When it comes to the Boston Red Sox, what a difference a year makes.
Twelve months ago, Bobby Valentine was managing a dysfunctional a group of 24 men, one of the most dysfunctional we've seen in these parts. Now, manager John Farrell has this group humming like the finely-tuned engine of a Lamborghini.
What I find interesting in watching John Farrell manage the Red Sox is how new school he is. It stands out, especially in comparison to John Gibbons, the man who replaced Farrell in Toronto.
Both managers were on display at Fenway Park this weekend, where the Red Sox threw a huge monkey wrench into Toronto's comeback plans by winning the first two games of the four-game series.
Gibbons is as old school as you get. He met with the press in his cramped Fenway Park office, wearing a T-shirt and the rest of his uniform. Never far from Gibbons' right hand, is the soda cup that he uses to spit into. Gibbons has an ever-present wad of chewing tobacco that he works on from the start.
In the spirit of full disclosure, I have known Gibbons for nearly 25 years. He came up in baseball as a player and then as a coach and roving instructor with the New York Mets. He made regular visits to Wahconah Park when the Pittsfield Mets played there.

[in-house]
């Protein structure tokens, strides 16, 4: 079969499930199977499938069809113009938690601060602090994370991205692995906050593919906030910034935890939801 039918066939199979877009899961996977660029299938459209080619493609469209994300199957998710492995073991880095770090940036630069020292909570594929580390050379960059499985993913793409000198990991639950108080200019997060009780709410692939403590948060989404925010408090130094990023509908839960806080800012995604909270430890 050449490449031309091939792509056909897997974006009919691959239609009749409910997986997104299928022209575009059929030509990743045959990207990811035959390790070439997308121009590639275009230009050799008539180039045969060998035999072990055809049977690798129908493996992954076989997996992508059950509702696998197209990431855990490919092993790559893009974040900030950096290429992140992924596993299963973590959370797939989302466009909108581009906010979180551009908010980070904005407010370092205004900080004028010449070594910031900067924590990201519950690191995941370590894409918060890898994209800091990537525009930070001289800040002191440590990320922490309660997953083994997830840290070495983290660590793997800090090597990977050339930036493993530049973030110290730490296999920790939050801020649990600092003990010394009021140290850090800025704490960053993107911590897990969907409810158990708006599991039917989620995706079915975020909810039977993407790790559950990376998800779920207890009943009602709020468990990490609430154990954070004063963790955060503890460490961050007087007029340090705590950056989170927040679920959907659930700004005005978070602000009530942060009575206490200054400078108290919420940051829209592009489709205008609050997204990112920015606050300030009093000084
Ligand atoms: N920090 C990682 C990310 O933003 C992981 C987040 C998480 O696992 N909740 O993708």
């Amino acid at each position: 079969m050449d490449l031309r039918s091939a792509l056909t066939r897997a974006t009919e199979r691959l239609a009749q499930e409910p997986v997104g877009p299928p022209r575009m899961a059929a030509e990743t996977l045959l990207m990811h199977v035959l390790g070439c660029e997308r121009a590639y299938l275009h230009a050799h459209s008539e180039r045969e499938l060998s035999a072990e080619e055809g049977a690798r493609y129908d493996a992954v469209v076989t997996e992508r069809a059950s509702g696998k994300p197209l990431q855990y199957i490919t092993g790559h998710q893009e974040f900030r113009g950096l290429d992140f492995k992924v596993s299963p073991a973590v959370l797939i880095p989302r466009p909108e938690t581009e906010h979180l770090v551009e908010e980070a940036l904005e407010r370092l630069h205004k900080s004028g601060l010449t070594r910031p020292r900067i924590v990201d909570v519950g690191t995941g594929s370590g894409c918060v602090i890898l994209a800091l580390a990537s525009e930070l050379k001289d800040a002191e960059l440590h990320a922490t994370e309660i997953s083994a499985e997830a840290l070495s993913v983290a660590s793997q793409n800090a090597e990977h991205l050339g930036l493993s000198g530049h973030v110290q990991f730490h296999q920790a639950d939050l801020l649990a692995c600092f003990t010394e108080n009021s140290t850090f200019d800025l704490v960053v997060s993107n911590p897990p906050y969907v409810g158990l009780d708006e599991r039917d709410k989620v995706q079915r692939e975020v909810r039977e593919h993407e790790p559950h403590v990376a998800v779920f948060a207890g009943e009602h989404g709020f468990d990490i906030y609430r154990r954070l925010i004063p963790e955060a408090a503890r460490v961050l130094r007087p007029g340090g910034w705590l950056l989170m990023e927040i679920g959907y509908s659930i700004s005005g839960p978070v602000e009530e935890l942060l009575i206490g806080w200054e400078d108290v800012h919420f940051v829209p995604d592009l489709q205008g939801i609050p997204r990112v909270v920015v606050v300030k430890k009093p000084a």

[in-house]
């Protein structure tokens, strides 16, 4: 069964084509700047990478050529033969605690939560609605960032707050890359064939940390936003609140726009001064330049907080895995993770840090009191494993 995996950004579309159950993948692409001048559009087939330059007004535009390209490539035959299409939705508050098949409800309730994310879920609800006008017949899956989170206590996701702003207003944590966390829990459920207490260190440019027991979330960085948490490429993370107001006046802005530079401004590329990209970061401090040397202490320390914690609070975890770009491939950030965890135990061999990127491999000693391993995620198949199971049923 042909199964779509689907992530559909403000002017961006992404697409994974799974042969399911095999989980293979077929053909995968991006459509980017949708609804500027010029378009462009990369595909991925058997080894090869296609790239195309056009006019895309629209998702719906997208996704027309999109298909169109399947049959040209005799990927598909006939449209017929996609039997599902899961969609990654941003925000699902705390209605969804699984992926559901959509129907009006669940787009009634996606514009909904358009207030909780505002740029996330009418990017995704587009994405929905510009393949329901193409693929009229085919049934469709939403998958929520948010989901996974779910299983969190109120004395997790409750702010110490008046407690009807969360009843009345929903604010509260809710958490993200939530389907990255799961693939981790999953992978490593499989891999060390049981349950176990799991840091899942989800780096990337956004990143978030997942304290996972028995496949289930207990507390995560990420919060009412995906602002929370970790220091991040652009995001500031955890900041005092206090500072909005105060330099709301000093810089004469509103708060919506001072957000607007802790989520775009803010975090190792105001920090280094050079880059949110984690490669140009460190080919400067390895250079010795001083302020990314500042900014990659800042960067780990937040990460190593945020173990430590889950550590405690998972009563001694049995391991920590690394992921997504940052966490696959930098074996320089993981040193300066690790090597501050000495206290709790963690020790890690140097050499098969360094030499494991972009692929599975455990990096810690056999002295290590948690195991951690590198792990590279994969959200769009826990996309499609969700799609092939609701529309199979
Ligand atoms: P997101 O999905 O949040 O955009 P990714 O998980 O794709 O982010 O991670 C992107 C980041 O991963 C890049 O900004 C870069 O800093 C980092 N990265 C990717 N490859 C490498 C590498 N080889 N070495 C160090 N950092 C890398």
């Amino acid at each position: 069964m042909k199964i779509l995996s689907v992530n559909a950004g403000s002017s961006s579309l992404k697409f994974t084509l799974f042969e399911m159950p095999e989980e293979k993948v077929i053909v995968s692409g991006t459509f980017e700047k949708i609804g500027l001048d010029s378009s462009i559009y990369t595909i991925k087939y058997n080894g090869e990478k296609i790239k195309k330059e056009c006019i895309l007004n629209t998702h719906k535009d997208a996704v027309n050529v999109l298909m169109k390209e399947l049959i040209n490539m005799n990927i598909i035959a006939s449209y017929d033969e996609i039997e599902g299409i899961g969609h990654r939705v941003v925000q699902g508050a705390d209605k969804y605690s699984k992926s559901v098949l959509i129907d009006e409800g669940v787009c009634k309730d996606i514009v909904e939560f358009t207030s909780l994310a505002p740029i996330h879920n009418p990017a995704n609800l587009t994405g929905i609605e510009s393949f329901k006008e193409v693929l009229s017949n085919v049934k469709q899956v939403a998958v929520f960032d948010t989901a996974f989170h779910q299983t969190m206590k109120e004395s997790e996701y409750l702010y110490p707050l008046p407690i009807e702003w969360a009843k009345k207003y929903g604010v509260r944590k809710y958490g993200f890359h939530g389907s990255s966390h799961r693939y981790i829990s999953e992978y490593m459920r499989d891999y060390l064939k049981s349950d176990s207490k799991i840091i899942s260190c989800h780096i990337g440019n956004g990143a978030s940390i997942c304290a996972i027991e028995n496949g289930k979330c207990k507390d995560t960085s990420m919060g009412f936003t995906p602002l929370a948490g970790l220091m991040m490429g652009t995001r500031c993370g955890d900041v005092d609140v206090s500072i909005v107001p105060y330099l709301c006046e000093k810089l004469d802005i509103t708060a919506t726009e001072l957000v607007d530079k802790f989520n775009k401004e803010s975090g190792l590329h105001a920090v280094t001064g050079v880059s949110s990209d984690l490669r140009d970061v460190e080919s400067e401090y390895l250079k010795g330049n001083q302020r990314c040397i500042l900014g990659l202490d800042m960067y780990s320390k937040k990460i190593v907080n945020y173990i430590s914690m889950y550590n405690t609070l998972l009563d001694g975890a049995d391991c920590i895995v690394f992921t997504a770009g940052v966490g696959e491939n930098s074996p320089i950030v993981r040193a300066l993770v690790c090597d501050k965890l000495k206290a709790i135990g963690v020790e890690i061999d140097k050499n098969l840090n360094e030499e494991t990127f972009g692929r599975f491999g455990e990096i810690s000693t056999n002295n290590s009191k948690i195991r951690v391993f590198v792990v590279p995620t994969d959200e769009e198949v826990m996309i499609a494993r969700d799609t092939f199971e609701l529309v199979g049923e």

As befits the home-team manager, Farrell does his pregame talk with the press from the media interview room at Fenway Park. I don't know if Farrell partakes as Gibbons does, but there's no sign of it when he comes into the room.
It's very much like a presidential press conference as Farrell comes in from a door that leads to his clubhouse.
Asked about pitcher Clay Buchholz's pitching arm, Farrell takes care to explain what he knows -- and what he doesn't know.
"He's in a couple of days shutdown period. We're hopeful that we'll initiate a throwing program on the weekend," Farrell said. "He under went the MRI, which didn't show any structural issues. He has some inflamation in the bursa sac area. Structurally, everything is good."
This is what Farrell knows. A reporter asked him to talk about the Blue Jays' hot streak.
"I can't speak to what the thought is in their clubhouse," Farrell said. "We'll be challenged this weekend."
That's honest without being expansive.
Gibbons has the Toronto reporters sitting on the couch in his office, and he encourages more of a give-and-take with reporters, like this one.
A reporter asked about Toronto's defense and what might happen when Brett Lawrie returns.
"Come on out and say it," Gibbons said to the reporter, wondering through the laughter if the defense would improve.
"I don't know man, he's not here yet," Gibbons said.
Farrell and the Toronto media didn't get along well. I'm not sure that Gibbons and Boston would be a match.
But it's a nice contrast.